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English Seventeenth-Century Literature

updated: 
Tuesday, December 27, 2016 - 11:04pm
Rocky Mountain Modern Language Association
deadline for submissions: 
Wednesday, March 1, 2017

Papers on any aspect of British seventeenth-century literature (including Restoration), for the annual meeting of the 2017 Rocky Mountain Modern Language Association, Spokane, Washington on October 12-14, 2017. Email 200-300 word proposals, by March 1, to clayldaniel@live.com or clay.daniel@utrgv.edu All proposals are acknowledged. You do not have to be a member of RMMLA to propose a paper, but you should become a member by April 1 to be listed in the program.

Hawthorne and the Environment: Ecocritical Perspectives

updated: 
Monday, December 12, 2016 - 11:51am
Nancy Sweet / California State University, Sacramento
deadline for submissions: 
Wednesday, March 15, 2017

Through depictions of forests and seashores, animals and plants, the wild and the domestic, Hawthorne’s writings abound with explorations of the human relationship to the physical environment. Yet the moral and ethical significance of nature as physical, biological environment has often been overlooked in critical interpretations of “Nature” as symbol in Hawthornian romance.

BREATHLESS SPIRITUALITY? (IN ART, AESTHETICS AND POPCULTURE)

updated: 
Monday, December 12, 2016 - 11:53am
Institute of Literary and Artistic Communication
deadline for submissions: 
Sunday, January 22, 2017

In 1975, Mircea Eliade constates in his book Sacred and Profane: „Desacralization is significant for the whole experience of non-religious man of the modern society and re-discovery of existential extents of a religious man from archaic societies represents for him still a bigger difficulty for the same reason,“ (Eliade, 2006, p.14). He also remarks: „modern non-religious man receives his new existential situation: he recognizes only himself as a subject and an agent of history and refuses any references to transcendence. Sanctity is an obstacle par excellence for his freedom,“ (Ibid, p.134).

Picturing Paradise in 19th Century British and North American Art: Past, Lost, Regained

updated: 
Sunday, December 4, 2016 - 11:56pm
Association of Scholars of Christianity in the History of Art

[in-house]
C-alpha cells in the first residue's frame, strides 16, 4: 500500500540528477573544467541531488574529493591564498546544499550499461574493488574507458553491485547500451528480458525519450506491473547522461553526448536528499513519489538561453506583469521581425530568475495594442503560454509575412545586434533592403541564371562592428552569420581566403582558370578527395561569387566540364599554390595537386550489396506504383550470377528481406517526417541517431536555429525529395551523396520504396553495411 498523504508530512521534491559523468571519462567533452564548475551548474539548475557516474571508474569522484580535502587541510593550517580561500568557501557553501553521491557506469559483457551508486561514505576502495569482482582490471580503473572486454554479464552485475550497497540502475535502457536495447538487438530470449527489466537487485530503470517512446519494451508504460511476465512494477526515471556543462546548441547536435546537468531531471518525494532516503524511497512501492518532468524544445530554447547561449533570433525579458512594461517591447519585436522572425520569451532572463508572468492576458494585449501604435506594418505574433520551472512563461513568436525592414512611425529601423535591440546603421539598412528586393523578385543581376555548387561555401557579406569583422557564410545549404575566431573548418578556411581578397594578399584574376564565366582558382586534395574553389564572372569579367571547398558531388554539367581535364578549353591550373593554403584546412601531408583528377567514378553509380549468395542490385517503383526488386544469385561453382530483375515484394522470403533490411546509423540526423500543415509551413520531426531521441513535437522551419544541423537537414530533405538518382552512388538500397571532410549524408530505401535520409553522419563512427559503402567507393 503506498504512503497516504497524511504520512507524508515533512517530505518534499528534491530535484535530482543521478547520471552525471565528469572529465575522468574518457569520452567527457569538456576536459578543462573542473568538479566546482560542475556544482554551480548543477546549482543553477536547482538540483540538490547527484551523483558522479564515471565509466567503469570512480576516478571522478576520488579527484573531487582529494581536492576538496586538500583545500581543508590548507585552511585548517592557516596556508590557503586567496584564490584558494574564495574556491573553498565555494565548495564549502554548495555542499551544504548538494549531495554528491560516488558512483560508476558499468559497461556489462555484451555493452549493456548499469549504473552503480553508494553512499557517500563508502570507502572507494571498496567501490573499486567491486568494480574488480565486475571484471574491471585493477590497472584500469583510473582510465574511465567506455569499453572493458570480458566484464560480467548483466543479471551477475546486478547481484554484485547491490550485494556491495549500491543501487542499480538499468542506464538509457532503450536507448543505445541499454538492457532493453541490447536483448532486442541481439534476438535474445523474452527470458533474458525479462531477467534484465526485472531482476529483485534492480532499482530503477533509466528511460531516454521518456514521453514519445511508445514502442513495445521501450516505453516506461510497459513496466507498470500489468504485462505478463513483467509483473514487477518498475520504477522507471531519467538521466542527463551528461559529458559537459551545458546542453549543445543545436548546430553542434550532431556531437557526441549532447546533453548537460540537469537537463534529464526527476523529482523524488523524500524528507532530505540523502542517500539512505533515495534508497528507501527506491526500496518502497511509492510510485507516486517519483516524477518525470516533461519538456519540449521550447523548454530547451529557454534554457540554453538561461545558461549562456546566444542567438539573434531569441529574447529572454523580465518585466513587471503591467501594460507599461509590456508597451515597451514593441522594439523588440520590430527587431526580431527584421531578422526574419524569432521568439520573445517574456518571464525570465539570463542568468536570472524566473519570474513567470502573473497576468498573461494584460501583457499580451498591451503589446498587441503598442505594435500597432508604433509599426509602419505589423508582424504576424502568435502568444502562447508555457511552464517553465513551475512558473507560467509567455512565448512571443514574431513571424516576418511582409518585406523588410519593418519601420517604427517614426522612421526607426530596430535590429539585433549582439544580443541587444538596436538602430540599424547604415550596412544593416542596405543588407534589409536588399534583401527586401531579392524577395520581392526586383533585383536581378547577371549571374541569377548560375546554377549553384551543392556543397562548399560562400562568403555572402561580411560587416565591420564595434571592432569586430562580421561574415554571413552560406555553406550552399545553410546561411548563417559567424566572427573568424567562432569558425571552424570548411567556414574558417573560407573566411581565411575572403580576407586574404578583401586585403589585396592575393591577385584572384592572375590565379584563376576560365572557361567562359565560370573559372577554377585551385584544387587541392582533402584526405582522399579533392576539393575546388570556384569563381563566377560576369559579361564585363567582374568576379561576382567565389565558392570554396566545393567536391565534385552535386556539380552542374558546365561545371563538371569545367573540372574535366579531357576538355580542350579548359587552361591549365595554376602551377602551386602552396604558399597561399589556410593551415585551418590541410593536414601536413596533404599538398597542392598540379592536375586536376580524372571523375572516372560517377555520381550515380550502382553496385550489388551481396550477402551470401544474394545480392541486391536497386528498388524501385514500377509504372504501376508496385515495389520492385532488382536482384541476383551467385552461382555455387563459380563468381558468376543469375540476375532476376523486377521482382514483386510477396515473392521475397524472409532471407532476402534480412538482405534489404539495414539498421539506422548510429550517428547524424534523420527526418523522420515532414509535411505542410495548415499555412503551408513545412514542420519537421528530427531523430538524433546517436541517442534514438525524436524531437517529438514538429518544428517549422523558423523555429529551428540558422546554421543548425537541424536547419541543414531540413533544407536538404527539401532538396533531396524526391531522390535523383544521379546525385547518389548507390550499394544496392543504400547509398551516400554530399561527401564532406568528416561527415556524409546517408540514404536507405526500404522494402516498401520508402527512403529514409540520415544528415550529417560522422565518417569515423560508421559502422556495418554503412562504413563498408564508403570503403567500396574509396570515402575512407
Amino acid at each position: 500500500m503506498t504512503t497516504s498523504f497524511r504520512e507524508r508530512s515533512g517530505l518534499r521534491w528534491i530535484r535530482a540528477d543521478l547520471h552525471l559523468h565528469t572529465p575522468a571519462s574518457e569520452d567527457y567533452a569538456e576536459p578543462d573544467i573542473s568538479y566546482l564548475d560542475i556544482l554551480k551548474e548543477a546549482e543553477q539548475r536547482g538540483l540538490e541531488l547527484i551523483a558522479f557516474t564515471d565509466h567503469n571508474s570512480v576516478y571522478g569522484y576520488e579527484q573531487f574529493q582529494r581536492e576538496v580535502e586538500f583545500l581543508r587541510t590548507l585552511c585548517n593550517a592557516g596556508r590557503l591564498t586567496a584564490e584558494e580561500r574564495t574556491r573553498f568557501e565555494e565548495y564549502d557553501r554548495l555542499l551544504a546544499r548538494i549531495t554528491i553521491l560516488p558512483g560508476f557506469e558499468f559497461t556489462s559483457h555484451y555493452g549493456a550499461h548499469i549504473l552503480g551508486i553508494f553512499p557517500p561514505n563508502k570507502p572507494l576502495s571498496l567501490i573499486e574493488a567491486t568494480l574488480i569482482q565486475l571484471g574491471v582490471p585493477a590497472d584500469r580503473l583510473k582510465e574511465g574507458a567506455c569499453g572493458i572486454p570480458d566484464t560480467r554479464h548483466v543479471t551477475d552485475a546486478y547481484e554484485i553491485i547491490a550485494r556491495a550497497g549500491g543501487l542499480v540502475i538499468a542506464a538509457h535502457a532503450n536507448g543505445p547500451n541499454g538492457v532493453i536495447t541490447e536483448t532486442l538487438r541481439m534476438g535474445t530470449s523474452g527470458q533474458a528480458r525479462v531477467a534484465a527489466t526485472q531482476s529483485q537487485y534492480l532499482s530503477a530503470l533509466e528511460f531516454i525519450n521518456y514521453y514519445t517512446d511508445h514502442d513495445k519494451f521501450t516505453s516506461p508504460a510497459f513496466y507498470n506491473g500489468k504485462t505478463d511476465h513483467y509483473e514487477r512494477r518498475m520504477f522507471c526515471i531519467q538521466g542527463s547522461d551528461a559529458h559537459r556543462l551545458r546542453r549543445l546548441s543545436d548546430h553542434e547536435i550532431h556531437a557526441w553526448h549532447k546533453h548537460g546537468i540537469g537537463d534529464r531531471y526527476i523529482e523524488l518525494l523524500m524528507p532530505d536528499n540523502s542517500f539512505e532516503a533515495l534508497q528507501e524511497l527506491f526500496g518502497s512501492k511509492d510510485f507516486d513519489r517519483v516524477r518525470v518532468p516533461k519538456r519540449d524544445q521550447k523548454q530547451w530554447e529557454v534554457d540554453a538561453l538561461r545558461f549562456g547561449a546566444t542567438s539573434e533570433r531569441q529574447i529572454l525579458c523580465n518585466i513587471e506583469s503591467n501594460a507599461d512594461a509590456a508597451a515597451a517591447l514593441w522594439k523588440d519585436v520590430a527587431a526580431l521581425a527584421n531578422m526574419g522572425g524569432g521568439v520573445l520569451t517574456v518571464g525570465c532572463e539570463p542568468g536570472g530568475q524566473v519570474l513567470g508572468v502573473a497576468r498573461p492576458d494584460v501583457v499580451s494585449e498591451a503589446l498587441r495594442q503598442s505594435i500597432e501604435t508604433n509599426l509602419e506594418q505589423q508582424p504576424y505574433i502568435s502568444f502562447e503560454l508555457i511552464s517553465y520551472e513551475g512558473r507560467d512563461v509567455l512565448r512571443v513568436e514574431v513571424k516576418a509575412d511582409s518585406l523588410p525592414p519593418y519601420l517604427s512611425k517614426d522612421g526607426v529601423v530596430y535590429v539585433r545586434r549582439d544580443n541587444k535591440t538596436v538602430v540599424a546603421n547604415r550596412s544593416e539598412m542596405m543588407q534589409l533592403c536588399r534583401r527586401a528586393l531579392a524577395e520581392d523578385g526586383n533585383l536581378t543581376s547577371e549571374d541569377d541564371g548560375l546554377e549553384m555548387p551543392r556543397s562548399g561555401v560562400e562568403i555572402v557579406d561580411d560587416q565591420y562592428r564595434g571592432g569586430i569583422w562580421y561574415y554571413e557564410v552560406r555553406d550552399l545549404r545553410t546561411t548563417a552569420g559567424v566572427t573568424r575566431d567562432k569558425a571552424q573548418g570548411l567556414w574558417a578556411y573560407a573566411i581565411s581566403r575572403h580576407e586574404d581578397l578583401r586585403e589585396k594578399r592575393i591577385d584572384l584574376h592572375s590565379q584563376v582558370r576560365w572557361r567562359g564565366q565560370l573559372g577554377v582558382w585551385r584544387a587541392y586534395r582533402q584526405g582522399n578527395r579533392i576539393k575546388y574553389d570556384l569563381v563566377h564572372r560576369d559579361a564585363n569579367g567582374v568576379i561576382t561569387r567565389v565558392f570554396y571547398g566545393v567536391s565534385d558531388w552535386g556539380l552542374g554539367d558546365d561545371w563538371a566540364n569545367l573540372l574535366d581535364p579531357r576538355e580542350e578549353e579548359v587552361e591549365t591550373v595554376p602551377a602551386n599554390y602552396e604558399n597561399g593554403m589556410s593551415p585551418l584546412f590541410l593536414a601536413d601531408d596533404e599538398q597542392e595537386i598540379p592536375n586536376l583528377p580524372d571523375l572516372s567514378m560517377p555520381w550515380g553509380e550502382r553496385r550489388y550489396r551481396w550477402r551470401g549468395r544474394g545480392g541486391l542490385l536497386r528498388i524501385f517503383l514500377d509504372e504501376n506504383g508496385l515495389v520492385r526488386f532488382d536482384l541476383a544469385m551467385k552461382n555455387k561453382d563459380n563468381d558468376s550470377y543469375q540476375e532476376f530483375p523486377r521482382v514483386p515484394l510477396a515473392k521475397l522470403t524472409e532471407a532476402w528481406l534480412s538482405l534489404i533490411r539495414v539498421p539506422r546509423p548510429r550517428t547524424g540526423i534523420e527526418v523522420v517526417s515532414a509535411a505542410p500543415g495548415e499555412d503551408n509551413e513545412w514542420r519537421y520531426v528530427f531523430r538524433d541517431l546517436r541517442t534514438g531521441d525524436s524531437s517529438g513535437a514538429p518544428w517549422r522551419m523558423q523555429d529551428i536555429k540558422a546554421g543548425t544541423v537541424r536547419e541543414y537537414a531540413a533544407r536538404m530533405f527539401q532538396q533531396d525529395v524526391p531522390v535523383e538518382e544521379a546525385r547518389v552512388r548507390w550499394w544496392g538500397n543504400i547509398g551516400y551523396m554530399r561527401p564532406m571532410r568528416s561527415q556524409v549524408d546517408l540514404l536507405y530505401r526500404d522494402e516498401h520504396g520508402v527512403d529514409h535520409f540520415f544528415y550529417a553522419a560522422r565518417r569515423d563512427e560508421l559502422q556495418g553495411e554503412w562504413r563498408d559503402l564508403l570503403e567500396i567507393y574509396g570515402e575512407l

deadline for submissions: 
Wednesday, February 1, 2017

CALL FOR PAPER PROPOSALS

 

Picturing Paradise in 19th Century British and North American Art: Past, Lost, Regained

A Special Issue of Religion and the Arts edited by Rachel Smith and James Romaine

 

PROPOSALS DUE: February 1, 2017

 

International and Interdisciplinary Scientific Conference: Culture of Reformation and reforming in culture

updated: 
Friday, December 2, 2016 - 10:06am
University of Lodz and Academy of Music in Lodz, Polish Academy of Science
deadline for submissions: 
Monday, May 22, 2017

Ever since Max Weber in scientific and philosophical reflection, the idea appeared that the Reformation is not only a historical phenomenon but above all socio-cultural. Associated with it were, among others, individualism, experientialism, modernity, innovation, activism, asceticism in the world, creativity, self-reflection, communitarianism, economy, development of accounting, criticism, capitalism, the culture of writing and printing. It's only a few examples of phenomena and values ​​associated inextricably with the wider Reformation in culture. The very existence of the Reformation bears fruit historically in the concept of tolerance and respect for diversity. The list of themes and values ​​certainly is not limited and closed.

 

THE GOOD. LIFE. Fifth Salzburg Institute Symposium

updated: 
Tuesday, November 29, 2016 - 10:26am
Salzburg Institute of Religion, Culture and the Arts
deadline for submissions: 
Sunday, January 15, 2017

Call for Papers:

THE GOOD. LIFE. Fifth Salzburg Institute Symposium, University of Salzburg, Austria, July 27, 2017

 

Etudes Episteme special edition: Profane Shakespeare

updated: 
Tuesday, November 29, 2016 - 10:26am
Karen Britland / UW-Madison
deadline for submissions: 
Thursday, December 15, 2016

Profane Shakespeare

Perfection, Pollution, and the Truth of Performance

“But no perfection is so absolute,

That some impurity doth not pollute”

Rape of Lucrece, l. 899

 

For its 33rd issue (Spring 2018), the online peer-reviewed journal Etudes Epistémè (www.episteme.revues.org) seeks articles examining Shakespeare’s treatment of the notions of perfection (or “purity”) and pollution (or “impurity”), understood not only along traditional moral and religious lines, but also, more “profanely”, in aesthetic and hermeneutic terms.

 

International Conference on Religion, Literature & Culture

updated: 
Tuesday, November 29, 2016 - 10:26am
Higher Education and Research Society
deadline for submissions: 
Friday, September 15, 2017

Literature, being a creative universal form of expression, addresses spiritual, emotional and social concerns of humanity. It is known that there are reciprocal relations between literature and religion, still the question of how these two disciplines interact with each other invites fresh thought. Looking at the past of English Literature, it is abundantly clear that critics even before Mathew Arnold have referred back to form and content of religious scriptures.

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